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Ryan: Recent Performances Have Given Us Belief And Confidence

Ryan: Recent Performances Have Given Us Belief And Confidence

Ireland lock James Ryan is pictured in possession during last week's three-try victory over the All Blacks ©INPHO/Gary Carr

After going toe-to-toe with Brodie Retallick and Sam Whitelock during last Saturday’s 29-20 win over New Zealand at a packed-out Aviva Stadium, James Ryan admits he is feeling more confident in himself.

Another great crowd is expected at Irish Rugby HQ this Sunday (kick-off 2.15pm), with over 45,000 tickets sold to date. Tickets are available at ticketmaster.ie.

Teaming up in the engine room with Iain Henderson and also replacement Tadhg Beirne, Ryan played a key role in ensuring that Ireland took the game to the New Zealand forwards.

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This was the second time the Dubliner has gotten the better of the All Blacks in his senior international career, following a similarly hard-fought triumph over the southern Hemisphere giants in November 2018.

While he was not involved for the historic maiden success at Soldier Field in Chicago in 2016, he did have the measure of the New Zealand Under-20s on his way to reaching the World Rugby U-20 Championship final, earlier that year.

Echoing the words of Ireland head coach Andy Farrell in the aftermath of last weekend’s game, Ryan is hoping the team can become more consistent on their road to the 2023 Rugby World Cup in France.

“It does give us a bit of confidence that what we’re doing is working. The big thing for us now is just being consistent,” he acknowledged.

“We know how consistent they (New Zealand) are over so many years. It was a great win for us, but we’re not going to get carried away either.

“I think even by the time we came in on Monday, everyone was genuinely turning the page and looking at Argentina straight away. While it was a great win for us and it did give us a bit of belief, we’ve pushed on from it now again.

It was definitely the sorest I’ve been in a long time, which is probably what you’d expect coming up against New Zealand. We were all pretty battered.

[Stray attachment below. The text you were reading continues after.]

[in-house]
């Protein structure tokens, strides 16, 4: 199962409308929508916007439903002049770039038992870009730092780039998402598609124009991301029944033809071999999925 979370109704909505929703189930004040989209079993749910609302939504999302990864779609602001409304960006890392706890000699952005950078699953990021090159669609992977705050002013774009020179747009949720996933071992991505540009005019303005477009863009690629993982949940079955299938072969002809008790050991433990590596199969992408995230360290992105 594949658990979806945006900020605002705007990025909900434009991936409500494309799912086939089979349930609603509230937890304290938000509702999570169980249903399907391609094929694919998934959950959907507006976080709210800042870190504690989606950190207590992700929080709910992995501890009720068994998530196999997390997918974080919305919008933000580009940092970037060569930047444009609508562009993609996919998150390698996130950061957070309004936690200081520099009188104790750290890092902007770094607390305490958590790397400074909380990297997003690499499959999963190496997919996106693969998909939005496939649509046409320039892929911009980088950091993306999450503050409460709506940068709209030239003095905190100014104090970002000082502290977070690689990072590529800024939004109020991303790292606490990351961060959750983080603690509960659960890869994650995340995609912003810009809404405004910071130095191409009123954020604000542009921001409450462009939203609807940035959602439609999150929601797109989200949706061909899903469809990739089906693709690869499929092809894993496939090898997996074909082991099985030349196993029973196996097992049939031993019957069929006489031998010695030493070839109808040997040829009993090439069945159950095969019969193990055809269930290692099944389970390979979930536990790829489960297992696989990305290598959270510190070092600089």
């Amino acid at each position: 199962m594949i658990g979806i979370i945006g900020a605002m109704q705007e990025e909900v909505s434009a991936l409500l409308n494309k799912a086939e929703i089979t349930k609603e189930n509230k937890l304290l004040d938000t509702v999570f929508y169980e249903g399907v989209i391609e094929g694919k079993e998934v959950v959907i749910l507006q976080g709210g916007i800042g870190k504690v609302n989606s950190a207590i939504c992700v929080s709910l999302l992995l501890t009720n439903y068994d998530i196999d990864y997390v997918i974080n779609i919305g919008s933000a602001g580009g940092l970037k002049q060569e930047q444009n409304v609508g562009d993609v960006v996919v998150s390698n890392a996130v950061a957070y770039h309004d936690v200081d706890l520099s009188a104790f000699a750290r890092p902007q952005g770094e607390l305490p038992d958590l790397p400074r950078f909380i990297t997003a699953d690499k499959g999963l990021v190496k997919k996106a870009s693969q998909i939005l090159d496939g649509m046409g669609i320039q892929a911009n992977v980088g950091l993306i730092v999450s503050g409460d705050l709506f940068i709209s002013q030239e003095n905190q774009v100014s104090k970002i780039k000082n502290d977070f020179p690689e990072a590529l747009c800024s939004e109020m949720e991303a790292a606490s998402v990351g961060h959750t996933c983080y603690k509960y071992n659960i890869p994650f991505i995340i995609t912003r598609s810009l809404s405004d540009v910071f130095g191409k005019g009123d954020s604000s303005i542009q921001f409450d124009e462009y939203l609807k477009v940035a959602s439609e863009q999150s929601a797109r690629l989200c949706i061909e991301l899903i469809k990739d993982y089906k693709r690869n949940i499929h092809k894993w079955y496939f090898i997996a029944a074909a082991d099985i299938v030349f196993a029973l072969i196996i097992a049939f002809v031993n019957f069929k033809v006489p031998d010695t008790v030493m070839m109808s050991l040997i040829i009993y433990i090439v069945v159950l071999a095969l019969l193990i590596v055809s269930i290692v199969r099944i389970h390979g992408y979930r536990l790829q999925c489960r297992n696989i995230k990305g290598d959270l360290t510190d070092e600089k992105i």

“It suits us a little bit that we have a bit more of a longer turnaround. First session was there today (Wednesday), so we do have a good block to recover.

“I think by this stage everyone is feeling pretty good and looking forward to another big Test on Sunday afternoon (against Argentina).”

Ryan will take the captaincy reins for the final game of the Autumn Nations Series, replacing his Leinster colleague, Jonathan Sexton, who is out for up to six weeks after twisting his ankle and knee.

The 25-year-old second row has already deputised for Sexton as skipper on a number of occasions, most recently during the summer Test wins over Japan and the USA.

While he readily admits he was not entirely comfortable with the responsibility of being captain when Farrell first handed it to him, he is more at ease with the role as we approach the end of 2021.

“I’ve enjoyed it. Obviously when I initially did it, it did feel like a bit of a weight on my shoulders in some ways. I don’t feel that same way anymore.

“I feel like it doesn’t actually change a whole lot for me through the week. We’ve got a number of guys there who are very good in the leadership capacity as well.

“The advice Faz gave me when I first captained was to be myself and focus on my own game. That’s the best piece of advice I could have gotten, but that’s how I try and operate whenever I’m given the honour of captain.”

Given New Zealand are regarded by many as the best team in world rugby – albeit they slipped below new leaders South Africa in the World Rankings as a result of losing last Saturday – Ireland’s performance against them has been widely praised.

It was seen by many as the best 80 minutes they have delivered since Farrell took over from Joe Schmidt in the winter of 2019. Ryan believes the side had been building towards such a display for quite some time.

“Some of the performances this group has had, that England game (earlier this year), but also the French game when we went away during Covid in the final round of the (2020) Six Nations. We knew we weren’t very far away,” he noted.

“There were just little errors that were very costly. The performances that we’ve had more recently have given us that belief and that bit of confidence.

“Obviously the New Zealand game (last weekend), but also I’d argue that the Japanese performance was an even better performance.

Obviously we had good performances over the summer and also towards the end of the Six Nations tournament. We feel like we’re going pretty well.

“In saying that, we reviewed the game yesterday and the day before, and there’s definitely a whole lot we can be a lot better at as well.

“If we’re going to measure the performance rather than the occasion, that’s a good thing. We do feel like there’s a lot more in us and a lot more to come hopefully.”